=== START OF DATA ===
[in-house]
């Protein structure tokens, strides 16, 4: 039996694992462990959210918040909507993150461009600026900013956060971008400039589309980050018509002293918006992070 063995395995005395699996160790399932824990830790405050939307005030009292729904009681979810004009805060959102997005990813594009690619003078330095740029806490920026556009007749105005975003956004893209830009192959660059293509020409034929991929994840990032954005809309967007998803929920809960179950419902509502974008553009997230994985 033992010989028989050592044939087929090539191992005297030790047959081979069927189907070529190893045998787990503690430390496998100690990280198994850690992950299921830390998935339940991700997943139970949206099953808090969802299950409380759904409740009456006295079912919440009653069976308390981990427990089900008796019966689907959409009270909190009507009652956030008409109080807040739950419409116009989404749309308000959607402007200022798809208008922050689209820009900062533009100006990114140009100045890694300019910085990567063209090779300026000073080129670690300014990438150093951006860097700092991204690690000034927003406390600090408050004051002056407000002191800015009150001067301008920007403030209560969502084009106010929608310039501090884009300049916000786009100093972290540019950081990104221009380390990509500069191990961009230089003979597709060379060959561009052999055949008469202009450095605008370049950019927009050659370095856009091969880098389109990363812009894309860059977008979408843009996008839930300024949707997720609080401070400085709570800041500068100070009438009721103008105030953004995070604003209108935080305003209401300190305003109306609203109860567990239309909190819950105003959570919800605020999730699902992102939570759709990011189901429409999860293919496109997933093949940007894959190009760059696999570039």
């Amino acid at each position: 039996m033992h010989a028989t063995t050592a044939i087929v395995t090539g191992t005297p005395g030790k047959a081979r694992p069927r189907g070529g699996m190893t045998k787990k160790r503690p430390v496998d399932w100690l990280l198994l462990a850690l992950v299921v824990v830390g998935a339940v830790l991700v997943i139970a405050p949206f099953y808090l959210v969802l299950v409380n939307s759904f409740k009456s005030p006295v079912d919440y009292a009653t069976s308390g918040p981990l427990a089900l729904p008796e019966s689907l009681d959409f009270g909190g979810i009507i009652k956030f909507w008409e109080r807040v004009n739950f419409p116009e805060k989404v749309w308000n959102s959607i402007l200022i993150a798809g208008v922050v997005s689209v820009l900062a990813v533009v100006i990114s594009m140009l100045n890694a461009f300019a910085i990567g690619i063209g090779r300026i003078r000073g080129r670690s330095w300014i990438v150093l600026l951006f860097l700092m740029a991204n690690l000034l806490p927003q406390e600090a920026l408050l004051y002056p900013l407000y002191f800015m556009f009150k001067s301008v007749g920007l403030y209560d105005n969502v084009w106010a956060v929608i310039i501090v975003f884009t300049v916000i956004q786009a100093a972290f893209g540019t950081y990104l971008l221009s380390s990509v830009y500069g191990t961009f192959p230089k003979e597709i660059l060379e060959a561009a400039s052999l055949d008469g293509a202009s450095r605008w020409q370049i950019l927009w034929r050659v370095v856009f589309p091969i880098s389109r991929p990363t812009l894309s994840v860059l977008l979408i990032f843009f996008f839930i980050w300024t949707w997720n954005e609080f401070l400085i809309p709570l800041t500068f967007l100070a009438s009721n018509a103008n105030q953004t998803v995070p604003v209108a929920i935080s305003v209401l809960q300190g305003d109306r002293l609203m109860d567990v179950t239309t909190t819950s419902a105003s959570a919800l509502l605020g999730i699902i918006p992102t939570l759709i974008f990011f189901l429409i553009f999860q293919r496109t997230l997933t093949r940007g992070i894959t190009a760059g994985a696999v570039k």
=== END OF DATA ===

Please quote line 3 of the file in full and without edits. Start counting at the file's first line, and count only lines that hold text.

């Amino acid at each position: 039996m033992h010989a028989t063995t050592a044939i087929v395995t090539g191992t005297p005395g030790k047959a081979r694992p069927r189907g070529g699996m190893t045998k787990k160790r503690p430390v496998d399932w100690l990280l198994l462990a850690l992950v299921v824990v830390g998935a339940v830790l991700v997943i139970a405050p949206f099953y808090l959210v969802l299950v409380n939307s759904f409740k009456s005030p006295v079912d919440y009292a009653t069976s308390g918040p981990l427990a089900l729904p008796e019966s689907l009681d959409f009270g909190g979810i009507i009652k956030f909507w008409e109080r807040v004009n739950f419409p116009e805060k989404v749309w308000n959102s959607i402007l200022i993150a798809g208008v922050v997005s689209v820009l900062a990813v533009v100006i990114s594009m140009l100045n890694a461009f300019a910085i990567g690619i063209g090779r300026i003078r000073g080129r670690s330095w300014i990438v150093l600026l951006f860097l700092m740029a991204n690690l000034l806490p927003q406390e600090a920026l408050l004051y002056p900013l407000y002191f800015m556009f009150k001067s301008v007749g920007l403030y209560d105005n969502v084009w106010a956060v929608i310039i501090v975003f884009t300049v916000i956004q786009a100093a972290f893209g540019t950081y990104l971008l221009s380390s990509v830009y500069g191990t961009f192959p230089k003979e597709i660059l060379e060959a561009a400039s052999l055949d008469g293509a202009s450095r605008w020409q370049i950019l927009w034929r050659v370095v856009f589309p091969i880098s389109r991929p990363t812009l894309s994840v860059l977008l979408i990032f843009f996008f839930i980050w300024t949707w997720n954005e609080f401070l400085i809309p709570l800041t500068f967007l100070a009438s009721n018509a103008n105030q953004t998803v995070p604003v209108a929920i935080s305003v209401l809960q300190g305003d109306r002293l609203m109860d567990v179950t239309t909190t819950s419902a105003s959570a919800l509502l605020g999730i699902i918006p992102t939570l759709i974008f990011f189901l429409i553009f999860q293919r496109t997230l997933t093949r940007g992070i894959t190009a760059g994985a696999v570039k």